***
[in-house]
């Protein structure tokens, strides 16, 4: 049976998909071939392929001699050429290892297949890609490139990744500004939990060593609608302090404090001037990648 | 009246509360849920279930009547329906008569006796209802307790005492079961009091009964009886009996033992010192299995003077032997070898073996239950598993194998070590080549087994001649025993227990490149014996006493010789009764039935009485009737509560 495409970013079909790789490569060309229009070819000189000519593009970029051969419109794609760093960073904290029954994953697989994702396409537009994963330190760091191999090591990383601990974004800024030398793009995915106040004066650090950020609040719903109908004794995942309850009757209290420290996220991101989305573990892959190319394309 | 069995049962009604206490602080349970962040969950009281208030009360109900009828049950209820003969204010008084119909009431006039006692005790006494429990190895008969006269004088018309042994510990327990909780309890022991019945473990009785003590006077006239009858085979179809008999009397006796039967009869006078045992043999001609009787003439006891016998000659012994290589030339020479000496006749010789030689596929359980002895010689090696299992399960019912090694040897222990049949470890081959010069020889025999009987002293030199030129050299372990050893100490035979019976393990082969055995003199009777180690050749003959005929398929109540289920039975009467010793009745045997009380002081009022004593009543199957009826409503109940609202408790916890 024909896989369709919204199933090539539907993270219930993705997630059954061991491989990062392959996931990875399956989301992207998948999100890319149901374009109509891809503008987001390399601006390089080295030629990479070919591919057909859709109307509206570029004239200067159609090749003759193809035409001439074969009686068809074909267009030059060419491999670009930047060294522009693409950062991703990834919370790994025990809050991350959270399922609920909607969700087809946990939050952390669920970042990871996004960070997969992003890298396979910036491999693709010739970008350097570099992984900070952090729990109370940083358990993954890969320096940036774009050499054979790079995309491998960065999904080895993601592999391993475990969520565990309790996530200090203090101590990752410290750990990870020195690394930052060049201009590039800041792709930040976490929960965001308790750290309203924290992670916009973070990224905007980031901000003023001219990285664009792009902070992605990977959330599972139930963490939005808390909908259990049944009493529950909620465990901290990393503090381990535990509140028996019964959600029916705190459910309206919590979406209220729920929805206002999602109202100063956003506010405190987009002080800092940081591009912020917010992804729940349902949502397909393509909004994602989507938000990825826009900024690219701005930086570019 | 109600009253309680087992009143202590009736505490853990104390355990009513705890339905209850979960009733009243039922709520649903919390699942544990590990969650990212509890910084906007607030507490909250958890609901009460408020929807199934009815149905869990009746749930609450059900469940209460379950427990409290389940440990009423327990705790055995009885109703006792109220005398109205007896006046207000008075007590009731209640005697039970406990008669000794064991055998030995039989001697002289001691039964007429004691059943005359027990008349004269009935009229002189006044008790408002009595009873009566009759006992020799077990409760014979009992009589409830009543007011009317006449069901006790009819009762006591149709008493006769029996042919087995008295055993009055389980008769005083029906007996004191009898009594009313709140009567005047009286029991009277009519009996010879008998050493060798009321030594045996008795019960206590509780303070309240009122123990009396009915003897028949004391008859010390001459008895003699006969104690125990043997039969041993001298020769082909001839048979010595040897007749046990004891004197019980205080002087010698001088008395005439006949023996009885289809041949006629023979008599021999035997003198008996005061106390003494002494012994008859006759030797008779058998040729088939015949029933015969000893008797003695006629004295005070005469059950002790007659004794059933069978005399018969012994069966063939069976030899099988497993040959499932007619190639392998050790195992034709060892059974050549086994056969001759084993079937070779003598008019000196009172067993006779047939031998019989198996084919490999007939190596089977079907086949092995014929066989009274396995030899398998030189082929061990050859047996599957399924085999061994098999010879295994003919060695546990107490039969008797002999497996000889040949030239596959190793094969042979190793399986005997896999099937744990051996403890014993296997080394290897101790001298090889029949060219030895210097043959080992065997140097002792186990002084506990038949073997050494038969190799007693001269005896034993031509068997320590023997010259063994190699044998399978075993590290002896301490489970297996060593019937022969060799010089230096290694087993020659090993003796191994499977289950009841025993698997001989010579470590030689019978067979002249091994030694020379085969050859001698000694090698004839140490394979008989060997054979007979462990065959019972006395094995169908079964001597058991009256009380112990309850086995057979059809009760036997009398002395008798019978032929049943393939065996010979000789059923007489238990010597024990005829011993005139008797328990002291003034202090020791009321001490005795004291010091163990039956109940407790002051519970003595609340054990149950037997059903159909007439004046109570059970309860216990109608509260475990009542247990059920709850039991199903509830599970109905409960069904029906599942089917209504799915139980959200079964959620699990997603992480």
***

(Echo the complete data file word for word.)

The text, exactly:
[in-house]
């Protein structure tokens, strides 16, 4: 049976998909071939392929001699050429290892297949890609490139990744500004939990060593609608302090404090001037990648 | 009246509360849920279930009547329906008569006796209802307790005492079961009091009964009886009996033992010192299995003077032997070898073996239950598993194998070590080549087994001649025993227990490149014996006493010789009764039935009485009737509560 495409970013079909790789490569060309229009070819000189000519593009970029051969419109794609760093960073904290029954994953697989994702396409537009994963330190760091191999090591990383601990974004800024030398793009995915106040004066650090950020609040719903109908004794995942309850009757209290420290996220991101989305573990892959190319394309 | 069995049962009604206490602080349970962040969950009281208030009360109900009828049950209820003969204010008084119909009431006039006692005790006494429990190895008969006269004088018309042994510990327990909780309890022991019945473990009785003590006077006239009858085979179809008999009397006796039967009869006078045992043999001609009787003439006891016998000659012994290589030339020479000496006749010789030689596929359980002895010689090696299992399960019912090694040897222990049949470890081959010069020889025999009987002293030199030129050299372990050893100490035979019976393990082969055995003199009777180690050749003959005929398929109540289920039975009467010793009745045997009380002081009022004593009543199957009826409503109940609202408790916890 024909896989369709919204199933090539539907993270219930993705997630059954061991491989990062392959996931990875399956989301992207998948999100890319149901374009109509891809503008987001390399601006390089080295030629990479070919591919057909859709109307509206570029004239200067159609090749003759193809035409001439074969009686068809074909267009030059060419491999670009930047060294522009693409950062991703990834919370790994025990809050991350959270399922609920909607969700087809946990939050952390669920970042990871996004960070997969992003890298396979910036491999693709010739970008350097570099992984900070952090729990109370940083358990993954890969320096940036774009050499054979790079995309491998960065999904080895993601592999391993475990969520565990309790996530200090203090101590990752410290750990990870020195690394930052060049201009590039800041792709930040976490929960965001308790750290309203924290992670916009973070990224905007980031901000003023001219990285664009792009902070992605990977959330599972139930963490939005808390909908259990049944009493529950909620465990901290990393503090381990535990509140028996019964959600029916705190459910309206919590979406209220729920929805206002999602109202100063956003506010405190987009002080800092940081591009912020917010992804729940349902949502397909393509909004994602989507938000990825826009900024690219701005930086570019 | 109600009253309680087992009143202590009736505490853990104390355990009513705890339905209850979960009733009243039922709520649903919390699942544990590990969650990212509890910084906007607030507490909250958890609901009460408020929807199934009815149905869990009746749930609450059900469940209460379950427990409290389940440990009423327990705790055995009885109703006792109220005398109205007896006046207000008075007590009731209640005697039970406990008669000794064991055998030995039989001697002289001691039964007429004691059943005359027990008349004269009935009229002189006044008790408002009595009873009566009759006992020799077990409760014979009992009589409830009543007011009317006449069901006790009819009762006591149709008493006769029996042919087995008295055993009055389980008769005083029906007996004191009898009594009313709140009567005047009286029991009277009519009996010879008998050493060798009321030594045996008795019960206590509780303070309240009122123990009396009915003897028949004391008859010390001459008895003699006969104690125990043997039969041993001298020769082909001839048979010595040897007749046990004891004197019980205080002087010698001088008395005439006949023996009885289809041949006629023979008599021999035997003198008996005061106390003494002494012994008859006759030797008779058998040729088939015949029933015969000893008797003695006629004295005070005469059950002790007659004794059933069978005399018969012994069966063939069976030899099988497993040959499932007619190639392998050790195992034709060892059974050549086994056969001759084993079937070779003598008019000196009172067993006779047939031998019989198996084919490999007939190596089977079907086949092995014929066989009274396995030899398998030189082929061990050859047996599957399924085999061994098999010879295994003919060695546990107490039969008797002999497996000889040949030239596959190793094969042979190793399986005997896999099937744990051996403890014993296997080394290897101790001298090889029949060219030895210097043959080992065997140097002792186990002084506990038949073997050494038969190799007693001269005896034993031509068997320590023997010259063994190699044998399978075993590290002896301490489970297996060593019937022969060799010089230096290694087993020659090993003796191994499977289950009841025993698997001989010579470590030689019978067979002249091994030694020379085969050859001698000694090698004839140490394979008989060997054979007979462990065959019972006395094995169908079964001597058991009256009380112990309850086995057979059809009760036997009398002395008798019978032929049943393939065996010979000789059923007489238990010597024990005829011993005139008797328990002291003034202090020791009321001490005795004291010091163990039956109940407790002051519970003595609340054990149950037997059903159909007439004046109570059970309860216990109608509260475990009542247990059920709850039991199903509830599970109905409960069904029906599942089917209504799915139980959200079964959620699990997603992480």